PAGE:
Glen’s story

Posted on 14th Feb 2024

WSUP guest Glen shares his story of homelessness and survival.

“When my relationship broke up I had to move out and I had nowhere to go. I ended up on the streets for over a year.

“Homelessness is not a choice. When it happens you lose so much of your independence. You have no one to talk to. You have nowhere to take a shower, nowhere for those hygiene moments. The privilege to be able to relieve yourself is not there. Privacy is not there.

“The mental side of it starts to take a toll. You start to think ‘What have I done to deserve this?’ You’re not trying to blame anybody for your situation. You’re taking most of the blame for your situation and it breaks you. That’s when you realise you’re vulnerable when you’re broken. As strong as you are you’re still weak. When someone close to you makes you feel weak it’s worse than when it’s the general public.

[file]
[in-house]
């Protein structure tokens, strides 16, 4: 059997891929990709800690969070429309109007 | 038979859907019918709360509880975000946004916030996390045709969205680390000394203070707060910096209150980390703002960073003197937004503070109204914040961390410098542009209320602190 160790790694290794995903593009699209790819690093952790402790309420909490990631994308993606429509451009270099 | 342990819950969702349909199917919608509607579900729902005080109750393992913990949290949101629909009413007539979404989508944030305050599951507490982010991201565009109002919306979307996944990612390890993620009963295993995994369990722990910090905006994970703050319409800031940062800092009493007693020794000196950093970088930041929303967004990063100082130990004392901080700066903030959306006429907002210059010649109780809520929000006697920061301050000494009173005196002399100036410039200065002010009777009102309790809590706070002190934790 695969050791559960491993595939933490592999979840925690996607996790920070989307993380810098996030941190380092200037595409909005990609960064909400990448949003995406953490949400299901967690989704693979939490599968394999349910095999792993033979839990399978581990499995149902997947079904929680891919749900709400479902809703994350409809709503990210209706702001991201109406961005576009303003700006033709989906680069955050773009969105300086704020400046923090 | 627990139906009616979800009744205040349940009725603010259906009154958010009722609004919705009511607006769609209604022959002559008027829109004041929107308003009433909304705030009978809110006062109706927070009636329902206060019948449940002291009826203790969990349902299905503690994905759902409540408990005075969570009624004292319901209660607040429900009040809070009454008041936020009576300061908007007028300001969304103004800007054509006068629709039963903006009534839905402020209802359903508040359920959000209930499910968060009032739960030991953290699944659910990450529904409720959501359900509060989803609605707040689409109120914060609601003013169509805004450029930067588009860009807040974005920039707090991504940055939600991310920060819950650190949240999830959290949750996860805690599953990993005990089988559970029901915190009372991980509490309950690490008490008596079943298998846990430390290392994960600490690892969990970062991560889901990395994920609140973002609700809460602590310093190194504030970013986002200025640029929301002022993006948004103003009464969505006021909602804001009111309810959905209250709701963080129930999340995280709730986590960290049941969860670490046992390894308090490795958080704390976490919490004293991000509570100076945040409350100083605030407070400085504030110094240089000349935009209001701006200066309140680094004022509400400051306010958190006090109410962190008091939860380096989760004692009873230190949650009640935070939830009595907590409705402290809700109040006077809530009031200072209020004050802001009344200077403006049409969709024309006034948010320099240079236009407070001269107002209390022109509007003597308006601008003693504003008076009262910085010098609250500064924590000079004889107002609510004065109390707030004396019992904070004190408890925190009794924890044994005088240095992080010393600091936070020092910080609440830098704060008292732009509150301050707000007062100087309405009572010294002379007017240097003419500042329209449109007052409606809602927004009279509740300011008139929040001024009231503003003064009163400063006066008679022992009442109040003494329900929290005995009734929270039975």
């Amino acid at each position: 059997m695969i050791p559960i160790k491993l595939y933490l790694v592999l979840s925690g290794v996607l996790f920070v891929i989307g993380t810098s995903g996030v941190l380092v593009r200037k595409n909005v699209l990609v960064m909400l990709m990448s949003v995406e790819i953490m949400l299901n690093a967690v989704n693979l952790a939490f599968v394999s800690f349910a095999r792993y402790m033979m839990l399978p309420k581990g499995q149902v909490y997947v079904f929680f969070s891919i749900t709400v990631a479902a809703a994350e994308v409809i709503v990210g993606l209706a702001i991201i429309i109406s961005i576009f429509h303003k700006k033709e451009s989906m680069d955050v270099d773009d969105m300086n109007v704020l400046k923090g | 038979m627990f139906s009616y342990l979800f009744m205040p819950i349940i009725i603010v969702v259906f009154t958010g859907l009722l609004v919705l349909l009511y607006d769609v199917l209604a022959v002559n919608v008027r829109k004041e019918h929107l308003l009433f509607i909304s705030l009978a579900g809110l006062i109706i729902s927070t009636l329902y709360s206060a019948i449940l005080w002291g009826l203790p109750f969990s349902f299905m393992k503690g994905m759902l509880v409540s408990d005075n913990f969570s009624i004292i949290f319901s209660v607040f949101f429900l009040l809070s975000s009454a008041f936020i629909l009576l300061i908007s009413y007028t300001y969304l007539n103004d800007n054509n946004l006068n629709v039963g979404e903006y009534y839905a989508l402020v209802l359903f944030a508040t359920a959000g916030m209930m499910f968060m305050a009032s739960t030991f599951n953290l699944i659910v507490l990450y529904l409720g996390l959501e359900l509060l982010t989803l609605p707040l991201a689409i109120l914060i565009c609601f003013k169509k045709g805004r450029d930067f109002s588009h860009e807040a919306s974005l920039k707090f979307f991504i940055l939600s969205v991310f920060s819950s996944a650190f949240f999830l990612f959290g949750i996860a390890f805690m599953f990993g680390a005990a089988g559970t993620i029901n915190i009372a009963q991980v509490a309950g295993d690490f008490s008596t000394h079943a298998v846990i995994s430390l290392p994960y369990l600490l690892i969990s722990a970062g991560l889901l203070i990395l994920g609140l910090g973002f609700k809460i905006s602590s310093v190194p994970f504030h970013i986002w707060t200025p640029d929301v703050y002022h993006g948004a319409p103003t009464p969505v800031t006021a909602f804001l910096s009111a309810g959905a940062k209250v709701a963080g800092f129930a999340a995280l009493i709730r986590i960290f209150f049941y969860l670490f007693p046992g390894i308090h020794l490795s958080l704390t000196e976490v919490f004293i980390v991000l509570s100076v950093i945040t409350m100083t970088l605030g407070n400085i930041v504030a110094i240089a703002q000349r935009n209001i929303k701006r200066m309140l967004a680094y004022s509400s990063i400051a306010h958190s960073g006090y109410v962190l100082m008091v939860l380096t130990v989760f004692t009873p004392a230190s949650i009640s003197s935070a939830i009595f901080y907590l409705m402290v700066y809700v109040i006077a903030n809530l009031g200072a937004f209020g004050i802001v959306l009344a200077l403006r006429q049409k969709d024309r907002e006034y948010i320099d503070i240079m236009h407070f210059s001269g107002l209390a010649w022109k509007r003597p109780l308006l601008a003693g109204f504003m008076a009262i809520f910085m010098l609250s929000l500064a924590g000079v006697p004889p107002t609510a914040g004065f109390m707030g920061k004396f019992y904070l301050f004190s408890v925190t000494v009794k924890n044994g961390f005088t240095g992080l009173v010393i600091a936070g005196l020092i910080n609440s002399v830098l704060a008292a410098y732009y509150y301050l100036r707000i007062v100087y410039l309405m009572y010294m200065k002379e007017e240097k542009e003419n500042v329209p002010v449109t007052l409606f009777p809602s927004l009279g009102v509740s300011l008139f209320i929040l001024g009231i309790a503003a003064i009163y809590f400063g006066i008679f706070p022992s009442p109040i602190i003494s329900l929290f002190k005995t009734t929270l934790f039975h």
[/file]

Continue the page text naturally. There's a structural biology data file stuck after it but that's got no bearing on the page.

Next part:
“The mental part becomes really bad – the hunger, the depression, the fatigue. You can’t sleep. It goes on and on until you realise that you almost want to give up on life itself and being a bother to people.

“You start to see everyone as the enemy. People judge you by how you look and how you smell. When you don’t care nothing matters but when you care it hurts.

“Not being able to trust people keeps me away from socialising. I’m not able to be around people. I’m on medication. I’m trying really hard to see how far that takes me. I’m in survival mode at this time in my life. Each day is a blessing.

“I’m in temporary accommodation now. I heard about WSUP through a homeless agency. I’ve been coming for about a year. When doors closed WSUP was a door that opened. I’m comfortable here. Everybody is in the same boat so I can be with people here.

“WSUP represents giving. It’s a community. Volunteers contributing their time is one of the most precious things they can give to us. It’s valuable.

“I try to look at what I’ve gained from what I’ve lost. Survival is my thing.”